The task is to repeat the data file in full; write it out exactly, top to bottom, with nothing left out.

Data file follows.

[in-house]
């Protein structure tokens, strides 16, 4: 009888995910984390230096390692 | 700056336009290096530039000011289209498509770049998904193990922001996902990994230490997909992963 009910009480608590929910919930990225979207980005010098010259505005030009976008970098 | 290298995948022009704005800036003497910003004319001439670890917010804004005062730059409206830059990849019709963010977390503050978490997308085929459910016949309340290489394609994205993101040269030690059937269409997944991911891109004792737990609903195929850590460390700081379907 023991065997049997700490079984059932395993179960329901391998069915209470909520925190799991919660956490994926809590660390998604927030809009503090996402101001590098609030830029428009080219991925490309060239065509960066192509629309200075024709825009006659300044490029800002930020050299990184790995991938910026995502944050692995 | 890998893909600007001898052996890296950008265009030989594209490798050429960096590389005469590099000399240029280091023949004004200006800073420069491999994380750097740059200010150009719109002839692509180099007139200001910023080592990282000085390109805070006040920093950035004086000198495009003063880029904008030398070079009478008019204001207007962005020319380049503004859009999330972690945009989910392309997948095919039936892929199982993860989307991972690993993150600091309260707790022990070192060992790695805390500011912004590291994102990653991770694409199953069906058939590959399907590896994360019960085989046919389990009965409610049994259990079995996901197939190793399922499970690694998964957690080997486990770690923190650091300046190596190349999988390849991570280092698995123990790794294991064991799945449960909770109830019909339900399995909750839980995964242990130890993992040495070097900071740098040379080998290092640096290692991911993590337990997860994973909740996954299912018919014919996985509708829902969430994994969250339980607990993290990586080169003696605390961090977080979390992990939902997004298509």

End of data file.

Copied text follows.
[in-house]
């Protein structure tokens, strides 16, 4: 009888995910984390230096390692 | 700056336009290096530039000011289209498509770049998904193990922001996902990994230490997909992963 009910009480608590929910919930990225979207980005010098010259505005030009976008970098 | 290298995948022009704005800036003497910003004319001439670890917010804004005062730059409206830059990849019709963010977390503050978490997308085929459910016949309340290489394609994205993101040269030690059937269409997944991911891109004792737990609903195929850590460390700081379907 023991065997049997700490079984059932395993179960329901391998069915209470909520925190799991919660956490994926809590660390998604927030809009503090996402101001590098609030830029428009080219991925490309060239065509960066192509629309200075024709825009006659300044490029800002930020050299990184790995991938910026995502944050692995 | 890998893909600007001898052996890296950008265009030989594209490798050429960096590389005469590099000399240029280091023949004004200006800073420069491999994380750097740059200010150009719109002839692509180099007139200001910023080592990282000085390109805070006040920093950035004086000198495009003063880029904008030398070079009478008019204001207007962005020319380049503004859009999330972690945009989910392309997948095919039936892929199982993860989307991972690993993150600091309260707790022990070192060992790695805390500011912004590291994102990653991770694409199953069906058939590959399907590896994360019960085989046919389990009965409610049994259990079995996901197939190793399922499970690694998964957690080997486990770690923190650091300046190596190349999988390849991570280092698995123990790794294991064991799945449960909770109830019909339900399995909750839980995964242990130890993992040495070097900071740098040379080998290092640096290692991911993590337990997860994973909740996954299912018919014919996985509708829902969430994994969250339980607990993290990586080169003696605390961090977080979390992990939902997004298509």